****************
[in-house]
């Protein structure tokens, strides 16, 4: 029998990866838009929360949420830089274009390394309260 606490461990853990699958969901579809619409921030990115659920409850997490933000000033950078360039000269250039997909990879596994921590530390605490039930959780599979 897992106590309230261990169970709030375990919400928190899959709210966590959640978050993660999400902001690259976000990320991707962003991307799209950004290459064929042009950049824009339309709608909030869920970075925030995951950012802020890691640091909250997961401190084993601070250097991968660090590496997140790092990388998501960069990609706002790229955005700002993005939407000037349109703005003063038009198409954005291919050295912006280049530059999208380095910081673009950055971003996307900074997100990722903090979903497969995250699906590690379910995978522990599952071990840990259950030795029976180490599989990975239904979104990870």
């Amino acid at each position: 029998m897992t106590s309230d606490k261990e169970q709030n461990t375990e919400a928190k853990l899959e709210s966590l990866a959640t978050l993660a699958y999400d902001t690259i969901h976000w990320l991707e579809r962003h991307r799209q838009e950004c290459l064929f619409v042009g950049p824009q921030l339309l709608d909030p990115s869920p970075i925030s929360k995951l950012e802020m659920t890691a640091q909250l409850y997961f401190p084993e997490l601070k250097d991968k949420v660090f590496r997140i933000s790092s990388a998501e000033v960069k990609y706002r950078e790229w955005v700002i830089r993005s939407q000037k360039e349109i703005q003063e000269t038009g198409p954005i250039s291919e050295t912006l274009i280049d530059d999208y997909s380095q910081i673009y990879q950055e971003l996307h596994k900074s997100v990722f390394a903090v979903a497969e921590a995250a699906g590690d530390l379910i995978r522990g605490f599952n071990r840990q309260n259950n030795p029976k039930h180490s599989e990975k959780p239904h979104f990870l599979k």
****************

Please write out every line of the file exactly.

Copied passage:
[in-house]
């Protein structure tokens, strides 16, 4: 029998990866838009929360949420830089274009390394309260 606490461990853990699958969901579809619409921030990115659920409850997490933000000033950078360039000269250039997909990879596994921590530390605490039930959780599979 897992106590309230261990169970709030375990919400928190899959709210966590959640978050993660999400902001690259976000990320991707962003991307799209950004290459064929042009950049824009339309709608909030869920970075925030995951950012802020890691640091909250997961401190084993601070250097991968660090590496997140790092990388998501960069990609706002790229955005700002993005939407000037349109703005003063038009198409954005291919050295912006280049530059999208380095910081673009950055971003996307900074997100990722903090979903497969995250699906590690379910995978522990599952071990840990259950030795029976180490599989990975239904979104990870």
């Amino acid at each position: 029998m897992t106590s309230d606490k261990e169970q709030n461990t375990e919400a928190k853990l899959e709210s966590l990866a959640t978050l993660a699958y999400d902001t690259i969901h976000w990320l991707e579809r962003h991307r799209q838009e950004c290459l064929f619409v042009g950049p824009q921030l339309l709608d909030p990115s869920p970075i925030s929360k995951l950012e802020m659920t890691a640091q909250l409850y997961f401190p084993e997490l601070k250097d991968k949420v660090f590496r997140i933000s790092s990388a998501e000033v960069k990609y706002r950078e790229w955005v700002i830089r993005s939407q000037k360039e349109i703005q003063e000269t038009g198409p954005i250039s291919e050295t912006l274009i280049d530059d999208y997909s380095q910081i673009y990879q950055e971003l996307h596994k900074s997100v990722f390394a903090v979903a497969e921590a995250a699906g590690d530390l379910i995978r522990g605490f599952n071990r840990q309260n259950n030795p029976k039930h180490s599989e990975k959780p239904h979104f990870l599979k």